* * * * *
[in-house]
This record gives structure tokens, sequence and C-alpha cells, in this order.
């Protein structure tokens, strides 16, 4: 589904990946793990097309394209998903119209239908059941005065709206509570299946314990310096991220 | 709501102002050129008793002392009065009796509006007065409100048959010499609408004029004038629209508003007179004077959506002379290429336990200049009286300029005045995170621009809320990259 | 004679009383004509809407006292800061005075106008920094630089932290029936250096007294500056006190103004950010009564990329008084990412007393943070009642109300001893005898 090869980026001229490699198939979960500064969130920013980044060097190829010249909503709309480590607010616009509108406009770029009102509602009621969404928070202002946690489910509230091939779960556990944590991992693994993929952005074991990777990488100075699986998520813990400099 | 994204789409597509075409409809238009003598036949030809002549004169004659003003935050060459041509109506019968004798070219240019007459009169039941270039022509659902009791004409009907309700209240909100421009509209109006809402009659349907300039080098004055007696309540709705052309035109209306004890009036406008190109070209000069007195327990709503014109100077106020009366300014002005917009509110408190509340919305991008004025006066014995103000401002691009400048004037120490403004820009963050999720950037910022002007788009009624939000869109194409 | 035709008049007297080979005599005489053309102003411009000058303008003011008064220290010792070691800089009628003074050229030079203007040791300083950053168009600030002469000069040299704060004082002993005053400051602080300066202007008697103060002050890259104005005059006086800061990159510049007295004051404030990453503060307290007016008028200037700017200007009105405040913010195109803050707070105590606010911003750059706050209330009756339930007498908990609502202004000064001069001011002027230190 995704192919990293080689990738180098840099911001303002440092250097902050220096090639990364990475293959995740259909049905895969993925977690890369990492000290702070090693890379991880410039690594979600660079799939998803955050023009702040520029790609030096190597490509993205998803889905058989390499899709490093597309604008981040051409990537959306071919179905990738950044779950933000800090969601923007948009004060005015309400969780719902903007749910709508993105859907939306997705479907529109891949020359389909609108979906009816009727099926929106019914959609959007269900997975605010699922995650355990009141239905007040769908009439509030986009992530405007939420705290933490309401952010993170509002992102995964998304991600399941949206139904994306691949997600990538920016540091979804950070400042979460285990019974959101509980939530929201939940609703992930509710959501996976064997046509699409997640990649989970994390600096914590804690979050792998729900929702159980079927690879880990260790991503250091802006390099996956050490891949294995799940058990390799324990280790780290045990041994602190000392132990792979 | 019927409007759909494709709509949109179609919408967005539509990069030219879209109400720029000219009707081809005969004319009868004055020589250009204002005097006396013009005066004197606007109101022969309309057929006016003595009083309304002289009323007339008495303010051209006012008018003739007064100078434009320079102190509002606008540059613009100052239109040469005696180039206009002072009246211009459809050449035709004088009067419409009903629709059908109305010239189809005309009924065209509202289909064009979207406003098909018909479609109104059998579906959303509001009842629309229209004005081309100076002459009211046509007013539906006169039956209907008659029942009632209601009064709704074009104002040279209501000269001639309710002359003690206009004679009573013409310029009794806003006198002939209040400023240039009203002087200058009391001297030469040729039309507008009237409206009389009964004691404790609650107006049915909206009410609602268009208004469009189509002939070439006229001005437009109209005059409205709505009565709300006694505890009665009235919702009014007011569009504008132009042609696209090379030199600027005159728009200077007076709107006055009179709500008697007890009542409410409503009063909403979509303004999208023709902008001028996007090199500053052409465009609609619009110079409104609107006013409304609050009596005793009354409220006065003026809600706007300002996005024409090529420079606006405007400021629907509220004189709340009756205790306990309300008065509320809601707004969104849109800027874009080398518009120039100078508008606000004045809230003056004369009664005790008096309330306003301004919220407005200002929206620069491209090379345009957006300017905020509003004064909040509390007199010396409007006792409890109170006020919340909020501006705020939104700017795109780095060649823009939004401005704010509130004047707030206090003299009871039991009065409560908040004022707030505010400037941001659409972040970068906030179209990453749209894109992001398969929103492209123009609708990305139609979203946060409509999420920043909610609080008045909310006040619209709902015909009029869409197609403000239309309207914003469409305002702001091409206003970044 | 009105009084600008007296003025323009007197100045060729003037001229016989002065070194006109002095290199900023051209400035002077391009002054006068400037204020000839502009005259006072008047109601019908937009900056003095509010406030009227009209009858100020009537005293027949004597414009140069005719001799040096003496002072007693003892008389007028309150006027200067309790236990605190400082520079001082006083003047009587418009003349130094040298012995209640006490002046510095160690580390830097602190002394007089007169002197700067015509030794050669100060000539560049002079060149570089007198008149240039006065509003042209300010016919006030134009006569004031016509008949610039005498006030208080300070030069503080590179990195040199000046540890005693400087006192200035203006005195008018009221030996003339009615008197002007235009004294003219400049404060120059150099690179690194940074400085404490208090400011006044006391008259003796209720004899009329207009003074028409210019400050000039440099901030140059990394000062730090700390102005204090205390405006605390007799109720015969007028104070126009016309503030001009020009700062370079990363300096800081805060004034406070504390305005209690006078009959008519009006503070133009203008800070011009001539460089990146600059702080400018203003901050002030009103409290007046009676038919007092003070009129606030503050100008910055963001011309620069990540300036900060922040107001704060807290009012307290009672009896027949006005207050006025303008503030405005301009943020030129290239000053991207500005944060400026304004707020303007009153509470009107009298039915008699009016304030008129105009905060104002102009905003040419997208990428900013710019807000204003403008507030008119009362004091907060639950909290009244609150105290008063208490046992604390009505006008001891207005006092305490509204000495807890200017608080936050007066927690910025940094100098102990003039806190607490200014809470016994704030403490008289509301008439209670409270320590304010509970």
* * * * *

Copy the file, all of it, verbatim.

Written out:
[in-house]
This record gives structure tokens, sequence and C-alpha cells, in this order.
């Protein structure tokens, strides 16, 4: 589904990946793990097309394209998903119209239908059941005065709206509570299946314990310096991220 | 709501102002050129008793002392009065009796509006007065409100048959010499609408004029004038629209508003007179004077959506002379290429336990200049009286300029005045995170621009809320990259 | 004679009383004509809407006292800061005075106008920094630089932290029936250096007294500056006190103004950010009564990329008084990412007393943070009642109300001893005898 090869980026001229490699198939979960500064969130920013980044060097190829010249909503709309480590607010616009509108406009770029009102509602009621969404928070202002946690489910509230091939779960556990944590991992693994993929952005074991990777990488100075699986998520813990400099 | 994204789409597509075409409809238009003598036949030809002549004169004659003003935050060459041509109506019968004798070219240019007459009169039941270039022509659902009791004409009907309700209240909100421009509209109006809402009659349907300039080098004055007696309540709705052309035109209306004890009036406008190109070209000069007195327990709503014109100077106020009366300014002005917009509110408190509340919305991008004025006066014995103000401002691009400048004037120490403004820009963050999720950037910022002007788009009624939000869109194409 | 035709008049007297080979005599005489053309102003411009000058303008003011008064220290010792070691800089009628003074050229030079203007040791300083950053168009600030002469000069040299704060004082002993005053400051602080300066202007008697103060002050890259104005005059006086800061990159510049007295004051404030990453503060307290007016008028200037700017200007009105405040913010195109803050707070105590606010911003750059706050209330009756339930007498908990609502202004000064001069001011002027230190 995704192919990293080689990738180098840099911001303002440092250097902050220096090639990364990475293959995740259909049905895969993925977690890369990492000290702070090693890379991880410039690594979600660079799939998803955050023009702040520029790609030096190597490509993205998803889905058989390499899709490093597309604008981040051409990537959306071919179905990738950044779950933000800090969601923007948009004060005015309400969780719902903007749910709508993105859907939306997705479907529109891949020359389909609108979906009816009727099926929106019914959609959007269900997975605010699922995650355990009141239905007040769908009439509030986009992530405007939420705290933490309401952010993170509002992102995964998304991600399941949206139904994306691949997600990538920016540091979804950070400042979460285990019974959101509980939530929201939940609703992930509710959501996976064997046509699409997640990649989970994390600096914590804690979050792998729900929702159980079927690879880990260790991503250091802006390099996956050490891949294995799940058990390799324990280790780290045990041994602190000392132990792979 | 019927409007759909494709709509949109179609919408967005539509990069030219879209109400720029000219009707081809005969004319009868004055020589250009204002005097006396013009005066004197606007109101022969309309057929006016003595009083309304002289009323007339008495303010051209006012008018003739007064100078434009320079102190509002606008540059613009100052239109040469005696180039206009002072009246211009459809050449035709004088009067419409009903629709059908109305010239189809005309009924065209509202289909064009979207406003098909018909479609109104059998579906959303509001009842629309229209004005081309100076002459009211046509007013539906006169039956209907008659029942009632209601009064709704074009104002040279209501000269001639309710002359003690206009004679009573013409310029009794806003006198002939209040400023240039009203002087200058009391001297030469040729039309507008009237409206009389009964004691404790609650107006049915909206009410609602268009208004469009189509002939070439006229001005437009109209005059409205709505009565709300006694505890009665009235919702009014007011569009504008132009042609696209090379030199600027005159728009200077007076709107006055009179709500008697007890009542409410409503009063909403979509303004999208023709902008001028996007090199500053052409465009609609619009110079409104609107006013409304609050009596005793009354409220006065003026809600706007300002996005024409090529420079606006405007400021629907509220004189709340009756205790306990309300008065509320809601707004969104849109800027874009080398518009120039100078508008606000004045809230003056004369009664005790008096309330306003301004919220407005200002929206620069491209090379345009957006300017905020509003004064909040509390007199010396409007006792409890109170006020919340909020501006705020939104700017795109780095060649823009939004401005704010509130004047707030206090003299009871039991009065409560908040004022707030505010400037941001659409972040970068906030179209990453749209894109992001398969929103492209123009609708990305139609979203946060409509999420920043909610609080008045909310006040619209709902015909009029869409197609403000239309309207914003469409305002702001091409206003970044 | 009105009084600008007296003025323009007197100045060729003037001229016989002065070194006109002095290199900023051209400035002077391009002054006068400037204020000839502009005259006072008047109601019908937009900056003095509010406030009227009209009858100020009537005293027949004597414009140069005719001799040096003496002072007693003892008389007028309150006027200067309790236990605190400082520079001082006083003047009587418009003349130094040298012995209640006490002046510095160690580390830097602190002394007089007169002197700067015509030794050669100060000539560049002079060149570089007198008149240039006065509003042209300010016919006030134009006569004031016509008949610039005498006030208080300070030069503080590179990195040199000046540890005693400087006192200035203006005195008018009221030996003339009615008197002007235009004294003219400049404060120059150099690179690194940074400085404490208090400011006044006391008259003796209720004899009329207009003074028409210019400050000039440099901030140059990394000062730090700390102005204090205390405006605390007799109720015969007028104070126009016309503030001009020009700062370079990363300096800081805060004034406070504390305005209690006078009959008519009006503070133009203008800070011009001539460089990146600059702080400018203003901050002030009103409290007046009676038919007092003070009129606030503050100008910055963001011309620069990540300036900060922040107001704060807290009012307290009672009896027949006005207050006025303008503030405005301009943020030129290239000053991207500005944060400026304004707020303007009153509470009107009298039915008699009016304030008129105009905060104002102009905003040419997208990428900013710019807000204003403008507030008119009362004091907060639950909290009244609150105290008063208490046992604390009505006008001891207005006092305490509204000495807890200017608080936050007066927690910025940094100098102990003039806190607490200014809470016994704030403490008289509301008439209670409270320590304010509970």